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dc.contributor.authorPiechaud, Nils
dc.contributor.authorHowell, Kerry

With growing anthropogenic pressure on deep-sea ecosystems, large quantities of data are needed to understand their ecology, monitor changes over time and inform conservation managers. Current methods of image analysis are too slow to meet these requirements. Recently, computer vision has become more accessible to biologists, and could help address this challenge. In this study we demonstrate a method by which non-specialists can train a YOLOV4 Convolutional Neural Network (CNN) able to count and measure a single class of objects. We apply CV to the extraction of quantitative data on the density and population size structure of the xenophyophore Syringammina fragilissima, from more than 58,000 images taken by an AUV 1200 m deep in the North-East Atlantic. The workflow developed used open-source tools, cloud-base hardware, and only required a level of experience with CV commonly found among ecologists. The CNN performed well, achieving a recall of 0.84 and precision of 0.91. Individual counts per image and size measurements resulting from model predictions were highly correlated (0.96 and 0.92, respectively) with manually collected data. The analysis could be completed in less than 10 days thus bringing novel insights into the population size structure and fine scale distribution of this Vulnerable Marine Ecosystem. It showed S. fragilissima distribution is patchy. The average density is 2.5 ind.m−2 but can vary from up to 45 ind.m−2 only a few tens of meter away from areas where it is almost absent. The average size is 5.5 cm and the largest individuals (>15 cm) tend to be in areas of low density. This study demonstrates how researchers could take advantage of CV to quickly and efficiently generate large quantitative datasets data on benthic ecosystems extent and distribution. This, coupled with the large sampling capacity of AUVs could bypass the bottleneck of image analysis and greatly facilitate future deep-ocean exploration and monitoring. It also illustrates the future potential of these new technologies to meet the goals set by the UN Ocean Decade.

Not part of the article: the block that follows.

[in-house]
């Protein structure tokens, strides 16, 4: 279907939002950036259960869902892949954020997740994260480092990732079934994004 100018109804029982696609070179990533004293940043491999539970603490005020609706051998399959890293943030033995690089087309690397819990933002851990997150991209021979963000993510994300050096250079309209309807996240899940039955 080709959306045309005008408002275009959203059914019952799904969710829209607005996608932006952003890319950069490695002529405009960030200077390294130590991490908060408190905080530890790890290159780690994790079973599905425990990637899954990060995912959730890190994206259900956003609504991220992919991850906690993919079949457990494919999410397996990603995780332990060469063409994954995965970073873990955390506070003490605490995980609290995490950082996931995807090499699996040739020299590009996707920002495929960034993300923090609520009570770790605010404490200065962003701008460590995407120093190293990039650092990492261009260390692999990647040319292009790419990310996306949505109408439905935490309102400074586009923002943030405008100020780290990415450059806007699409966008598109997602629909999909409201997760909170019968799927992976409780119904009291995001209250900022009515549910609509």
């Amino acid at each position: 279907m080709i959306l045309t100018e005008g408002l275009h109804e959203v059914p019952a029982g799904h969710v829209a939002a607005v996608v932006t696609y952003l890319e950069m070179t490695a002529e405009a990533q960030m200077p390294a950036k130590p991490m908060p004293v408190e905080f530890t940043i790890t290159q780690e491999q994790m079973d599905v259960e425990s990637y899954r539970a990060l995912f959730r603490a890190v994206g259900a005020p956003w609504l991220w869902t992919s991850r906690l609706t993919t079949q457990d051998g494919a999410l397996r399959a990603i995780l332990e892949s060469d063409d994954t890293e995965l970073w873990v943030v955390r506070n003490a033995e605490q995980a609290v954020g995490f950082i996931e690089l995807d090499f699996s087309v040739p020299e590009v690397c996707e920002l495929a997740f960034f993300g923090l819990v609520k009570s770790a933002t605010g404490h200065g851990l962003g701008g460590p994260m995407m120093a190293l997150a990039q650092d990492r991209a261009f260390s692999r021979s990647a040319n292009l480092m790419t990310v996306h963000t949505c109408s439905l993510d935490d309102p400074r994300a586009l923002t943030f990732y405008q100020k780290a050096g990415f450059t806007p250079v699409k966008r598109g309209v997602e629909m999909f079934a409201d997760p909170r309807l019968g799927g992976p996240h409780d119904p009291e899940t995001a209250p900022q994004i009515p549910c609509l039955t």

dc.subjectBenthic ecology
dc.subjectComputer vision
dc.subjectQuantitative ecology
dc.subjectAutomated image analysis
dc.subjectMarine conservation
dc.titleFast and accurate mapping of fine scale abundance of a VME in the deep sea with computer vision
dc.typeJournal Article
plymouth.journalEcological Informatics
plymouth.organisational-group/Plymouth/Faculty of Science and Engineering
plymouth.organisational-group/Plymouth/Faculty of Science and Engineering/School of Biological and Marine Sciences
plymouth.organisational-group/Plymouth/REF 2021 Researchers by UoA
plymouth.organisational-group/Plymouth/REF 2021 Researchers by UoA/UoA07 Earth Systems and Environmental Sciences
plymouth.organisational-group/Plymouth/Research Groups
plymouth.organisational-group/Plymouth/Research Groups/Marine Institute
plymouth.organisational-group/Plymouth/Users by role
plymouth.organisational-group/Plymouth/Users by role/Academics
plymouth.organisational-group/Plymouth/Users by role/Researchers in ResearchFish submission
dc.rights.embargoperiodNot known
rioxxterms.typeJournal Article/Review
plymouth.funderInfluence of population connectivity on depth-dependent diversity of deep-sea marine benthic biota::NERC

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